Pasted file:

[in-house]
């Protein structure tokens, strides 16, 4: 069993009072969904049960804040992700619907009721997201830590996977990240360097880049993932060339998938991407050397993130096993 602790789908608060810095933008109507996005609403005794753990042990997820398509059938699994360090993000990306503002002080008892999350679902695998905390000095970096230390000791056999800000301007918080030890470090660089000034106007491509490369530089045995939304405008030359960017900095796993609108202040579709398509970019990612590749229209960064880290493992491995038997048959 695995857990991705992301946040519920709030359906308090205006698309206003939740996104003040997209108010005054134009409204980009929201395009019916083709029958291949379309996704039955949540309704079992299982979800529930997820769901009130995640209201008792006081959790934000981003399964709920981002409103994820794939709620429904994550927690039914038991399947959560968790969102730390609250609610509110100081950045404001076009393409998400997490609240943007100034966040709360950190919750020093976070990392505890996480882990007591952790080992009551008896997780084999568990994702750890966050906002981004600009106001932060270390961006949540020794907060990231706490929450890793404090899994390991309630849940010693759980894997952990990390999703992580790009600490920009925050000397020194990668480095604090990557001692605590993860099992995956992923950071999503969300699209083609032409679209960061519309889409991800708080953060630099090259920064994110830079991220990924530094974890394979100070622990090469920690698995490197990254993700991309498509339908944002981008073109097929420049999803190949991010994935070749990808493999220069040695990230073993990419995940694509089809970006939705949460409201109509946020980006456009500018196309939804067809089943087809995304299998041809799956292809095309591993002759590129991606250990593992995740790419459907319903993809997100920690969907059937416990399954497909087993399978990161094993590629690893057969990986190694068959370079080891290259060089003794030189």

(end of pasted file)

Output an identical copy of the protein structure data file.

[in-house]
């Protein structure tokens, strides 16, 4: 069993009072969904049960804040992700619907009721997201830590996977990240360097880049993932060339998938991407050397993130096993 602790789908608060810095933008109507996005609403005794753990042990997820398509059938699994360090993000990306503002002080008892999350679902695998905390000095970096230390000791056999800000301007918080030890470090660089000034106007491509490369530089045995939304405008030359960017900095796993609108202040579709398509970019990612590749229209960064880290493992491995038997048959 695995857990991705992301946040519920709030359906308090205006698309206003939740996104003040997209108010005054134009409204980009929201395009019916083709029958291949379309996704039955949540309704079992299982979800529930997820769901009130995640209201008792006081959790934000981003399964709920981002409103994820794939709620429904994550927690039914038991399947959560968790969102730390609250609610509110100081950045404001076009393409998400997490609240943007100034966040709360950190919750020093976070990392505890996480882990007591952790080992009551008896997780084999568990994702750890966050906002981004600009106001932060270390961006949540020794907060990231706490929450890793404090899994390991309630849940010693759980894997952990990390999703992580790009600490920009925050000397020194990668480095604090990557001692605590993860099992995956992923950071999503969300699209083609032409679209960061519309889409991800708080953060630099090259920064994110830079991220990924530094974890394979100070622990090469920690698995490197990254993700991309498509339908944002981008073109097929420049999803190949991010994935070749990808493999220069040695990230073993990419995940694509089809970006939705949460409201109509946020980006456009500018196309939804067809089943087809995304299998041809799956292809095309591993002759590129991606250990593992995740790419459907319903993809997100920690969907059937416990399954497909087993399978990161094993590629690893057969990986190694068959370079080891290259060089003794030189």